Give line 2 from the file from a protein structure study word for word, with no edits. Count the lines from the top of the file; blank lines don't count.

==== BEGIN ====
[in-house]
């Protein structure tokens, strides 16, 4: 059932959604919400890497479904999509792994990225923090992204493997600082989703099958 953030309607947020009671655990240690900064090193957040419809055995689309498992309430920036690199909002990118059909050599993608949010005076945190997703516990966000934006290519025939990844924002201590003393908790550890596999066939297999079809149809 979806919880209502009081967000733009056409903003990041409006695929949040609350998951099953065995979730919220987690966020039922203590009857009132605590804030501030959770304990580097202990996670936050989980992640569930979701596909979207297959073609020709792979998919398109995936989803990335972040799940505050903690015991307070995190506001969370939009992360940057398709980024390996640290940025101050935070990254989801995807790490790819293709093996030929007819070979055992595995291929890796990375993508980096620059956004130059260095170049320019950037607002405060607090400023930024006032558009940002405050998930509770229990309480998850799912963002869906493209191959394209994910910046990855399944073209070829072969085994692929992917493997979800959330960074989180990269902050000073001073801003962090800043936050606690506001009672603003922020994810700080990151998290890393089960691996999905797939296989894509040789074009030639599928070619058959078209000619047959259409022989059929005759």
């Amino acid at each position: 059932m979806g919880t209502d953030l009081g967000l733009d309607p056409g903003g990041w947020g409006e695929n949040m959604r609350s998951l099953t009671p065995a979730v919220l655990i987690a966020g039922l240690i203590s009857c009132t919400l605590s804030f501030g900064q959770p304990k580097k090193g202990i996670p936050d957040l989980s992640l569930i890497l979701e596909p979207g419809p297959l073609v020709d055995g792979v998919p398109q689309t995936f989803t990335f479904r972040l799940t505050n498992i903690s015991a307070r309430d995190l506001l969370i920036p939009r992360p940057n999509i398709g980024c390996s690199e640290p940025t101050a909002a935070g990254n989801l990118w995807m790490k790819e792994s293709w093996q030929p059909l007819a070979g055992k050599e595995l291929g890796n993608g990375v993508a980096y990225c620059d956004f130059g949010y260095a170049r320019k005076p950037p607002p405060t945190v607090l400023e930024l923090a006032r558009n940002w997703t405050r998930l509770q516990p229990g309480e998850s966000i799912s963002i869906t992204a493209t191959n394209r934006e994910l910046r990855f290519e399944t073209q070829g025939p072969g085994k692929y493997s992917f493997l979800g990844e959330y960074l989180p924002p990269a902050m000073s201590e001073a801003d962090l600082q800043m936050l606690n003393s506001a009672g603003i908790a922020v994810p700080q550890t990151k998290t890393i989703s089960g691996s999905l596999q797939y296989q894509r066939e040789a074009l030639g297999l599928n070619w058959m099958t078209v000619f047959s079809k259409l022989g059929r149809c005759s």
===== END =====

């Protein structure tokens, strides 16, 4: 059932959604919400890497479904999509792994990225923090992204493997600082989703099958 953030309607947020009671655990240690900064090193957040419809055995689309498992309430920036690199909002990118059909050599993608949010005076945190997703516990966000934006290519025939990844924002201590003393908790550890596999066939297999079809149809 979806919880209502009081967000733009056409903003990041409006695929949040609350998951099953065995979730919220987690966020039922203590009857009132605590804030501030959770304990580097202990996670936050989980992640569930979701596909979207297959073609020709792979998919398109995936989803990335972040799940505050903690015991307070995190506001969370939009992360940057398709980024390996640290940025101050935070990254989801995807790490790819293709093996030929007819070979055992595995291929890796990375993508980096620059956004130059260095170049320019950037607002405060607090400023930024006032558009940002405050998930509770229990309480998850799912963002869906493209191959394209994910910046990855399944073209070829072969085994692929992917493997979800959330960074989180990269902050000073001073801003962090800043936050606690506001009672603003922020994810700080990151998290890393089960691996999905797939296989894509040789074009030639599928070619058959078209000619047959259409022989059929005759």